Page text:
Tomorrow morning looms like the guillotine. I am nothing but dread and terror. A sickening combination.
The alarm will go off at five, and we will be back at it.
I know people who love the routine, who relish a return to normalcy with its predictable schedule and sensible eating and reasonable bed times. I am not one of these people. At my core, I’m a hedonist, just trying to make it from one long weekend to the next. (The next is 12 days away. If you’re counting. Which I am. And I’m eating mini marshmallows straight from the bag as consolation.)
Caleb and Olivia are already back at school. (Deep sigh.) David points out that they were here for three full weeks. I point out that they were here for nineteen full years before that and it still wasn’t enough.
As I sat in church today, seeking solace and answers (How can I face tomorrow? How can I feel better?), I remembered a post I read a few years ago in which the author created visual representations of our life experiences. He noted that during the first 18 years of our lives, we see our parents about 90% of our days. And after we leave home, that daily contact diminishes greatly. He estimated that as an adult, he only sees his parents 3% of his days. He then extrapolated that figure out, generously estimating his parents would live into their nineties, and produced a visual representation of the days he had spent with them and the days he had left with them. It looked like this:
The author, Tim Urban, concluded: “When you look at that reality, you realize that despite not being at the end of your life, you may very well be nearing the end of your time with some of the most important people in your life. If I lay out the total days I’ll ever spend with each of my parents—assuming I’m as lucky as can be—this becomes starkly clear. It turns out that when I graduated from high school, I had already used up 93% of my in-person parent time. I’m now enjoying the last 5% of that time. We’re in the tail end.”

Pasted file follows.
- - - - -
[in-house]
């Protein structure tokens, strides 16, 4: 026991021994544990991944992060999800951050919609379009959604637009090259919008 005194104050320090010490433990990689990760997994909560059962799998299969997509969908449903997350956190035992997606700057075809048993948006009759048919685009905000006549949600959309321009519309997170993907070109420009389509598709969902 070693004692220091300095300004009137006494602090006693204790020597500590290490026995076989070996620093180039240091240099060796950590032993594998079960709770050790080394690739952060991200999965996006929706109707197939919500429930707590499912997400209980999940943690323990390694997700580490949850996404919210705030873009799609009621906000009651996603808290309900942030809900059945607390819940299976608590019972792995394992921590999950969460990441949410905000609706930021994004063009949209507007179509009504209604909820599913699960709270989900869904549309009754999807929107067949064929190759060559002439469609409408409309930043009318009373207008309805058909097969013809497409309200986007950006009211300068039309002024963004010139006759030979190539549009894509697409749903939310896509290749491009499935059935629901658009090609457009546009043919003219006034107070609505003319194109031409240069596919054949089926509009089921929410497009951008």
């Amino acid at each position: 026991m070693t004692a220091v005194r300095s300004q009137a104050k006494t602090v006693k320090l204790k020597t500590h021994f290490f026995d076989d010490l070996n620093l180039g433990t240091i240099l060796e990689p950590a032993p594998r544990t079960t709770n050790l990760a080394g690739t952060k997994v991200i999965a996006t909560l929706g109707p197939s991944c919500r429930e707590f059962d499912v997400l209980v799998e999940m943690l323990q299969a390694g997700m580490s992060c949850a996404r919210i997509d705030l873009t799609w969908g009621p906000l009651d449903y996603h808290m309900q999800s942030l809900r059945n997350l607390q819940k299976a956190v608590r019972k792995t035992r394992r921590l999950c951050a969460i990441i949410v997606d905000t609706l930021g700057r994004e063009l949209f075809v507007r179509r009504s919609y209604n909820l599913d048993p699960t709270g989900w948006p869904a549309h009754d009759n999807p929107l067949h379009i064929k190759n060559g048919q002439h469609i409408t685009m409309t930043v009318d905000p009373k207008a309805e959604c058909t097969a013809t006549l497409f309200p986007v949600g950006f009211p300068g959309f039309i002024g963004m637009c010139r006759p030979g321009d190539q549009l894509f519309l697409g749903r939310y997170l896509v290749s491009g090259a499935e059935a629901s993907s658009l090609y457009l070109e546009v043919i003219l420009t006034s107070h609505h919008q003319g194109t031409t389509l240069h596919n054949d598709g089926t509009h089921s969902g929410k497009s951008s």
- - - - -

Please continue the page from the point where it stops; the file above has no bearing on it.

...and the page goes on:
Right. No amount of mini marshmallows is going to solve for that.
Oddly, though, as I have thought about this sobering visualization, it has arrested my mental nosedive. The truth is, the limits of time and space create the preciousness in our lives. All good things must come to an end or there wouldn’t be “good things.” The end is exactly what makes the good so good. It is finite. It is limited. It is over. And that is exactly why it is so sweet.
It turns out, I’m willing to make the exchange after all.
And, miraculously, with this picture in mind, I can even see that in a life filled with a limited amount of days, tomorrow is one of them. I get another one tomorrow. And I get to make whatever I want with it. Even the first Monday after a holiday is a gift. A chance to connect and love and grow and try again. There will be minutes to talk and feed and clean and knead and write and console and encourage and change the sheets. There will be time to lift weights and nurse Ethan through the stomach flu and text my older children about the first day of the new semester and kiss my husband fresh from the shower and crumble bacon over the bean soup. Come to think of it, I can hardly wait.
Fear not, the angel said. Good advice on the very first Monday of the year.